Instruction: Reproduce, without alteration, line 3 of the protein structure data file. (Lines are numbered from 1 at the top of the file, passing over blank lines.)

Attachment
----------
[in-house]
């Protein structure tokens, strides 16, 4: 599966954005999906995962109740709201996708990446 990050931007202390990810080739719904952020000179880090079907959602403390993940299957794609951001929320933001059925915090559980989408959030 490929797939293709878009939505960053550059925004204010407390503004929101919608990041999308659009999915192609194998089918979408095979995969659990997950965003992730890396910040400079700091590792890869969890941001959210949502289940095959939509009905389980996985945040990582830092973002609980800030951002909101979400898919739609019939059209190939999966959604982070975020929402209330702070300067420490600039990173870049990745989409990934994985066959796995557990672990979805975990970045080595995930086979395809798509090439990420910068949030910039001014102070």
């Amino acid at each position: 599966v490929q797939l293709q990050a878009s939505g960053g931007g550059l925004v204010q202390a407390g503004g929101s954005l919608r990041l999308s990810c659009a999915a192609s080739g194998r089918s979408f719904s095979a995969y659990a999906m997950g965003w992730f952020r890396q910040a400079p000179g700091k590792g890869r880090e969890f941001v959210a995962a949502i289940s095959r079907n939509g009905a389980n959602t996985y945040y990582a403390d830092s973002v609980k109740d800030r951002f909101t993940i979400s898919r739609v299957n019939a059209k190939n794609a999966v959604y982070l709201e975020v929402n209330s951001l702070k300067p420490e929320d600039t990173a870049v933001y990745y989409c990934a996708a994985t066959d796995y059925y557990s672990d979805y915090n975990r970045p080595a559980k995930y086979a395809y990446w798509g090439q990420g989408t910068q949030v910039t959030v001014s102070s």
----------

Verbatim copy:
């Amino acid at each position: 599966v490929q797939l293709q990050a878009s939505g960053g931007g550059l925004v204010q202390a407390g503004g929101s954005l919608r990041l999308s990810c659009a999915a192609s080739g194998r089918s979408f719904s095979a995969y659990a999906m997950g965003w992730f952020r890396q910040a400079p000179g700091k590792g890869r880090e969890f941001v959210a995962a949502i289940s095959r079907n939509g009905a389980n959602t996985y945040y990582a403390d830092s973002v609980k109740d800030r951002f909101t993940i979400s898919r739609v299957n019939a059209k190939n794609a999966v959604y982070l709201e975020v929402n209330s951001l702070k300067p420490e929320d600039t990173a870049v933001y990745y989409c990934a996708a994985t066959d796995y059925y557990s672990d979805y915090n975990r970045p080595a559980k995930y086979a395809y990446w798509g090439q990420g989408t910068q949030v910039t959030v001014s102070s």